S. E. Williams
Two major vaccination policies announced by President Joe Biden on November 4, will strengthen the fight against COVID-19 despite continued, loud resistance from the right.
“Any elected Republican not standing against vax mandates is in bed with some donor special interest and every single one of them deserve to be called out, primaried, defeated and unseated,” posted inland resident Tomi Lahren to twitter. “I’ll do everything in my power to make sure that happens. Let’s go Brandon.”
The phrase, Let’s go Brandon, is a euphemism used by those on the far right meant as an expletive insult to the president.
Their insults and resistance, however, has not slowed presidential efforts to curtail and control the deadly coronavirus and the recent national vaccination rate shows the president’s focus on this issue continues to yield results. When he took office in January, less than one percent of the nation’s adults were vaccinated compared to 70% who are fully vaccinated today. Last Thursday, Biden took another assertive step to further increase vaccination rates nationwide.
Under these newly announced Occupation and Safety Health Administration (OSHA), and Centers for Medicare and Medicaid Services (CMS) rules, more than two-thirds of all workers in America are covered by vaccination guidelines.
The two new policies are expected to drive even more progress in the fight against the pandemic, “and result in millions of Americans getting vaccinated, protecting workers, preventing hospitalization, saving lives, and strengthening the economy,” the administration highlighted in a White House press release.
History of vaccination mandates
A report by the administration detailed the history of mandatory vaccinations in America dating back to 1777, when George Washington ordered small pox inoculations for all soldiers under his command.
The report cites several other examples of vaccine directives including a contemporary experience in California between 2017 and 2019 where some counties introduced flu vaccination requirements for all workers in licensed health care facilities while other counties did not. A study compared health outcomes in counties before and after they adopted these requirements compared to counties in the state with no requirements over the same period.
The study ultimately determined the counties with flu vaccine requirements increased the vaccination rate of health care workers by 10 percentage points, from 74% to 84%, and reduced the number of inpatient influenza diagnoses by 20%.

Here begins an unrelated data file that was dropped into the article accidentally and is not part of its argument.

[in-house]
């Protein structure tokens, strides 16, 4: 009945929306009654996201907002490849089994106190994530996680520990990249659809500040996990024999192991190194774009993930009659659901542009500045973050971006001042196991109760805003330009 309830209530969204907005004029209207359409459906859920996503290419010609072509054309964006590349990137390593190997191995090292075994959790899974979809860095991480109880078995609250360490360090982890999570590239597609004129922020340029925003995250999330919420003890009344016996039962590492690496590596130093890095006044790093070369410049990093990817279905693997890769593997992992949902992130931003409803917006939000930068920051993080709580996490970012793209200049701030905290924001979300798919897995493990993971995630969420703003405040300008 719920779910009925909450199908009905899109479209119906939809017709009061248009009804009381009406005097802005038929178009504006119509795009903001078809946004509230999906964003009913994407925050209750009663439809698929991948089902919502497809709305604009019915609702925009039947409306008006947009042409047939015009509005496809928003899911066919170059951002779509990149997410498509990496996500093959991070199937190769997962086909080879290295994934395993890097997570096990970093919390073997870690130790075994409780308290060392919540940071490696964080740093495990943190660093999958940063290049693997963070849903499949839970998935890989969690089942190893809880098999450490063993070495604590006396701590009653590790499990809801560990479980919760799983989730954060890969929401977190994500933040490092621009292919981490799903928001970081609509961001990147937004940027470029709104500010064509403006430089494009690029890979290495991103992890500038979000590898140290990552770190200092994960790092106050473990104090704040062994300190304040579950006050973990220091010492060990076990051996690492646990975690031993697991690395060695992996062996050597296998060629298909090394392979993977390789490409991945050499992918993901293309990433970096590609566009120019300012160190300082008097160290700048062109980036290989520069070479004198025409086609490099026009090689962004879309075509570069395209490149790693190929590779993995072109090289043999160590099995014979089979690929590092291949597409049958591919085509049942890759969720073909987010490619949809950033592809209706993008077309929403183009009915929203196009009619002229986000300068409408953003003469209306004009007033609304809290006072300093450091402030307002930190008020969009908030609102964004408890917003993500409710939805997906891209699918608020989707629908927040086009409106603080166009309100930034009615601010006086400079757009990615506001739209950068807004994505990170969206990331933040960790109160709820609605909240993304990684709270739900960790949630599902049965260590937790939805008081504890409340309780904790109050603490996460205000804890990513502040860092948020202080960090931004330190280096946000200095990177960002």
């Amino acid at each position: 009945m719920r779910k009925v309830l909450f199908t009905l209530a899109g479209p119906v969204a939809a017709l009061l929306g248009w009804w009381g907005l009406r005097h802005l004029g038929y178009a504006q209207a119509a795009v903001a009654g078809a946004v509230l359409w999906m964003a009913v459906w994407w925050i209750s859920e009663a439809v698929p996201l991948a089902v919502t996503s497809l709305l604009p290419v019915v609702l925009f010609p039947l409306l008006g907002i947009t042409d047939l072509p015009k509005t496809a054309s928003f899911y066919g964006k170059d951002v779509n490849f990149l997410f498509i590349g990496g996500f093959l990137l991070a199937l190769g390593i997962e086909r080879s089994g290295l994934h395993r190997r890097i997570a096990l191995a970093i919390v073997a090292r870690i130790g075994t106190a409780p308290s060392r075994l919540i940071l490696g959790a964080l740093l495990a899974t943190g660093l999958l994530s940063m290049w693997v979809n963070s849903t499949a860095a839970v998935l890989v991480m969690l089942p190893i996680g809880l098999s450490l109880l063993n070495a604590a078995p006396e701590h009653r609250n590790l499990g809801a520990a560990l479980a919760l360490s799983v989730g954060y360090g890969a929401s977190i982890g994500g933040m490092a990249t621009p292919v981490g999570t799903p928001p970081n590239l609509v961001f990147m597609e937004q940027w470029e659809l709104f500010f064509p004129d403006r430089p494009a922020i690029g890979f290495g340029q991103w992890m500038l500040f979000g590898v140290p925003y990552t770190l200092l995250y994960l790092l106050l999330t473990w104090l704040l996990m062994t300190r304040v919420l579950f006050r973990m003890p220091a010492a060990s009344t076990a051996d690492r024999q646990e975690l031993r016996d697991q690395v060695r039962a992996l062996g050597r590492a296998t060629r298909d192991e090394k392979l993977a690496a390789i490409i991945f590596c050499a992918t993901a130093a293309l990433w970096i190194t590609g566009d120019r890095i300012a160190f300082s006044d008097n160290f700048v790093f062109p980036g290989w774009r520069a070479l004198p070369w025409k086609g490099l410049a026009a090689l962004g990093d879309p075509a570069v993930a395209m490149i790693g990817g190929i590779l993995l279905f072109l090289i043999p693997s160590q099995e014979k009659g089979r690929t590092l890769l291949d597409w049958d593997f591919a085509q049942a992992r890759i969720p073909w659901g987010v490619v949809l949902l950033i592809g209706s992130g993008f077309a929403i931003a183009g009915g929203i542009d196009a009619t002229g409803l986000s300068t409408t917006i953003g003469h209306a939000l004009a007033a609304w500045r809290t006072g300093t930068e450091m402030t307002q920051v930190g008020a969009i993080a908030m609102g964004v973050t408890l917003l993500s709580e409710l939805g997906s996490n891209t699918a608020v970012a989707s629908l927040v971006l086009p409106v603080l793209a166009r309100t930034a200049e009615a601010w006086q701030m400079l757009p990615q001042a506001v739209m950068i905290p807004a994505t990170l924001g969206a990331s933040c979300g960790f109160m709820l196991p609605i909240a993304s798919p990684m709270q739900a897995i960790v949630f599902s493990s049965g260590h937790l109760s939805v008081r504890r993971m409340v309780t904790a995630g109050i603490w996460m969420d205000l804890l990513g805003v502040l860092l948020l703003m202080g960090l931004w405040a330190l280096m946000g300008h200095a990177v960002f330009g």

Flu Vaccine Requirements for Healthcare Workers Reduced Hospital-Acquired Infections in California
New Occupational Safety and Health Administration (OSHA) requirements
New Vaccination Requirement for Employers With 100 or More Employees under OSHA’s COVID-19 Vaccination and Testing Emergency Temporary Standard (ETS) requires employers with 100 or more employees to:
· Get Their Employees Vaccinated by January 4th and Require Unvaccinated Employees to Produce a Negative Test on a weekly basis
· Pay Employees for the Time it Takes to Get Vaccinated
· Ensure All Unvaccinated Employees are Masked
· Employers are subject to requirements for reporting and recordkeeping as detailed in OSHA materials available here
The testing requirement for unvaccinated workers will begin after January 4, 2022. Employers must comply with all other requirements such as providing paid time for employees to get vaccinated and masking for unvaccinated workers beginning December 5, 2021.
New Vaccination Requirements for Health Care Workers
CMS Is requiring all workers at health care facilities participating in Medicare or Medicaid to receive all the necessary shots to be fully vaccinated—either two doses of Pfizer or Moderna, or one dose of Johnson & Johnson—by January 4, 2022.
The CMS rule covers approximately 76,000 health care facilities and more than 17 million health care workers. This includes most health care workers in the country, and according to the Administration, will enhance patient safety in health care settings.
“The rule applies to employees regardless of whether their positions are clinical or non-clinical and includes employees, students, trainees, and volunteers who work at a covered facility that receives federal funding from Medicare or Medicaid,” Biden’s team affirmed adding, “It also includes individuals who provide treatment or other services for the facility under contract or other arrangements.”
Facility types covered by the rule include hospitals, ambulatory surgery centers, dialysis facilities, home health agencies, and long-term care facilities.
In a statement President Biden confided, “While I would have much preferred that requirements not become necessary, too many people remain unvaccinated for us to get out of this pandemic for good.”
Judging from social media posts, just as the president is determined to defeat COVID, there are those in the inland region and elsewhere who continue to disagree with his approach. As recently posted by Dick Hoss to The Republican Party of Riverside’s Facebook page, “My family and I are on permanent strike, none of our children will be attending public school, not only for the mandates but the hateful demonization of my race and ancestors with CRT (Critical Race Theory).”